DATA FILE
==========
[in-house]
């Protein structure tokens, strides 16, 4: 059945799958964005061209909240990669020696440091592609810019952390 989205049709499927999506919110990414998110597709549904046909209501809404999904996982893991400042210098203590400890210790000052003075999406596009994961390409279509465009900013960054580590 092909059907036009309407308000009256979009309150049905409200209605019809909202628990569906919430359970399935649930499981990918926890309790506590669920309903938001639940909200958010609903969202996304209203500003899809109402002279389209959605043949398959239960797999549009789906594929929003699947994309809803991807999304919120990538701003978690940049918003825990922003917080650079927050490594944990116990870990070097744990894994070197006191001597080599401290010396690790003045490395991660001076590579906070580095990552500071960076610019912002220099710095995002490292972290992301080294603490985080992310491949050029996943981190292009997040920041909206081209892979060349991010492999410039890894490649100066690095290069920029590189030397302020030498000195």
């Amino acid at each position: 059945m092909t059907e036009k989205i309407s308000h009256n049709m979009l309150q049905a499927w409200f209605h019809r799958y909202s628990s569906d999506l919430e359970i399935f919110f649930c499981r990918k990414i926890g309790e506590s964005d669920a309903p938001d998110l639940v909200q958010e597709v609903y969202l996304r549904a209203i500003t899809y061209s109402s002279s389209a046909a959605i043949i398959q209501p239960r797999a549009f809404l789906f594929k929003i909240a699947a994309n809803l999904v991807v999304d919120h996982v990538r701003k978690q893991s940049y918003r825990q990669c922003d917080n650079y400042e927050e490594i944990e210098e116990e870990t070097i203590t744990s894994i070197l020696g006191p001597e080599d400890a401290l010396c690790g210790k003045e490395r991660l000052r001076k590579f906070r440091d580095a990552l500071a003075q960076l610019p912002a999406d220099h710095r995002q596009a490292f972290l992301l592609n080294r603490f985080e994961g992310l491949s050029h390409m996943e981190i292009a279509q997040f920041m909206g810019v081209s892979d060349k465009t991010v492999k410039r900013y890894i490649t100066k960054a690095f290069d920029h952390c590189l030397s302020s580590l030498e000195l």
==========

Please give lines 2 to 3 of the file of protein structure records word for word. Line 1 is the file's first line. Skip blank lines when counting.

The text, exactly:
């Protein structure tokens, strides 16, 4: 059945799958964005061209909240990669020696440091592609810019952390 989205049709499927999506919110990414998110597709549904046909209501809404999904996982893991400042210098203590400890210790000052003075999406596009994961390409279509465009900013960054580590 092909059907036009309407308000009256979009309150049905409200209605019809909202628990569906919430359970399935649930499981990918926890309790506590669920309903938001639940909200958010609903969202996304209203500003899809109402002279389209959605043949398959239960797999549009789906594929929003699947994309809803991807999304919120990538701003978690940049918003825990922003917080650079927050490594944990116990870990070097744990894994070197006191001597080599401290010396690790003045490395991660001076590579906070580095990552500071960076610019912002220099710095995002490292972290992301080294603490985080992310491949050029996943981190292009997040920041909206081209892979060349991010492999410039890894490649100066690095290069920029590189030397302020030498000195």
């Amino acid at each position: 059945m092909t059907e036009k989205i309407s308000h009256n049709m979009l309150q049905a499927w409200f209605h019809r799958y909202s628990s569906d999506l919430e359970i399935f919110f649930c499981r990918k990414i926890g309790e506590s964005d669920a309903p938001d998110l639940v909200q958010e597709v609903y969202l996304r549904a209203i500003t899809y061209s109402s002279s389209a046909a959605i043949i398959q209501p239960r797999a549009f809404l789906f594929k929003i909240a699947a994309n809803l999904v991807v999304d919120h996982v990538r701003k978690q893991s940049y918003r825990q990669c922003d917080n650079y400042e927050e490594i944990e210098e116990e870990t070097i203590t744990s894994i070197l020696g006191p001597e080599d400890a401290l010396c690790g210790k003045e490395r991660l000052r001076k590579f906070r440091d580095a990552l500071a003075q960076l610019p912002a999406d220099h710095r995002q596009a490292f972290l992301l592609n080294r603490f985080e994961g992310l491949s050029h390409m996943e981190i292009a279509q997040f920041m909206g810019v081209s892979d060349k465009t991010v492999k410039r900013y890894i490649t100066k960054a690095f290069d920029h952390c590189l030397s302020s580590l030498e000195l």